While the people I work with always make an effort to communicate with me in Italian because they know that I want to learn more, I never could have anticipated how much I would be able to learn from being in a more international environment. The opportunity to watch people from France, China, Italy, Jerusalem, and the US all communicate with one another was something special and an event that I feel grateful to have been a part of.
I am thankful for the positive experience that I have had with UNESCO Chair in Bioethics and Human Rights thus far. I have been able to learn and grow in new ways, immersed in an environment that “intends to foster solid scientific preparation and knowledge in bioethics and bio-law that will advance the well-being and solidarity for citizens of the world.” I look forward to the time that I have remaining to continue to learn more about the ethics related to my science interests, engage in Italian culture and language, and further explore my passions for neuroscience, ethics, and culture.
During your time in Rome you are also shadowing Dr. Bilotta at Salvator Mundi Hospital. What are you learning from it?
I have always been drawn to the medical field and had the desire to learn more about international medicine. My internship with Dr. Bilotta has been yet another wonderful opportunity for me to experience an international environment while exploring my interests. I observe Dr. Bilotta’s patient visits along with specialist consultations, and radiological tests such as CT scans, MRI, bone density scans, and x-rays. I am assigned different medical diseases or related issues to research and discuss with her. My assignments provide me with the opportunity to broaden my understanding of medicine, especially in an international context. Additionally, the internship exposes me to the interplay between government and healthcare within, providing me with a unique insight to the differences between healthcare in the United States and Italy.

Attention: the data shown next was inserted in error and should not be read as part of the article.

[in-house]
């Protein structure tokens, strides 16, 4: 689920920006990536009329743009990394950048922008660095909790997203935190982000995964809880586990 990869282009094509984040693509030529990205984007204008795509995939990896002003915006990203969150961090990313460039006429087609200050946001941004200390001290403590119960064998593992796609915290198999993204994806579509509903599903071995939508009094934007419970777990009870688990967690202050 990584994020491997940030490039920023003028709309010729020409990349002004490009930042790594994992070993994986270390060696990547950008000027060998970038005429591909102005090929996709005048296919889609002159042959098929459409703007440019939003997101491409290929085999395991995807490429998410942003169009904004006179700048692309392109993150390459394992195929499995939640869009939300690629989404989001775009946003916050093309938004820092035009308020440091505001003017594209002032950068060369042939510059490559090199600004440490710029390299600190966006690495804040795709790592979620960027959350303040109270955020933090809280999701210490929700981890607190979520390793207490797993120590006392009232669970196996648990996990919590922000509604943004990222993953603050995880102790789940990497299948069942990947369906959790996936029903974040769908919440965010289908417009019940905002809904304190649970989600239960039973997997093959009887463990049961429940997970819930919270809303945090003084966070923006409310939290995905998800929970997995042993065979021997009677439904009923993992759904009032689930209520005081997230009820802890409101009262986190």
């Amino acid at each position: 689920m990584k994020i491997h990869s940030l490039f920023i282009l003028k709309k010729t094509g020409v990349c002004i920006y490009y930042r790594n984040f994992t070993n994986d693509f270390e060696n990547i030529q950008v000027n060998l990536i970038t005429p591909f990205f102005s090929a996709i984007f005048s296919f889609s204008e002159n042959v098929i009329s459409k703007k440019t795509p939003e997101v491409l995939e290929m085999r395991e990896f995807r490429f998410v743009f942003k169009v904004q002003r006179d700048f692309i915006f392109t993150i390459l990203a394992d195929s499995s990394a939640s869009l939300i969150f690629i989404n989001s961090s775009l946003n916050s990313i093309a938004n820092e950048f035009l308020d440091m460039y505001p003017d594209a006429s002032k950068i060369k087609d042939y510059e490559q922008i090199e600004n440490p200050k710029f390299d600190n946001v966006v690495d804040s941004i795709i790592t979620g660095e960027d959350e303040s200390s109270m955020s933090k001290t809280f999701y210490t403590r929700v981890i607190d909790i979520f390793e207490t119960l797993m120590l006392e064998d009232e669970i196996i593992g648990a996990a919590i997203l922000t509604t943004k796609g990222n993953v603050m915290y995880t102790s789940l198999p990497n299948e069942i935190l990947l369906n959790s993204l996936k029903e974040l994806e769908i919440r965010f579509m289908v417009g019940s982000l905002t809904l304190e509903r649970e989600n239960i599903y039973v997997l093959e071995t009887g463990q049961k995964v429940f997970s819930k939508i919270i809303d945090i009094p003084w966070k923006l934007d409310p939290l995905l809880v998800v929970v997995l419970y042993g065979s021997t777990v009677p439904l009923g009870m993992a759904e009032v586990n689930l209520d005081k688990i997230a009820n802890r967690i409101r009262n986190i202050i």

At Salvator Mundi International Hospital, my ability to have meaningful conversations with patients, other doctors, and radiology technicians far exceeds what my initial expectations were. Through developing a relationship with Dr. Bilotta, I am provided with the opportunity to further discern my career path and passions. I am looking forward to continuing with my internship with Dr. Bilotta as I know I still have much to learn from her.
As someone who is still exploring her many interests, my internship opportunities have provided me with invaluable experiences that allow me to think more critically about my future goals. I am confident that the insight I have gained from these opportunities will continue to guide me as I decide what direction I want to pursue in the future.
Originally published by international.nd.edu on March 26, 2018.at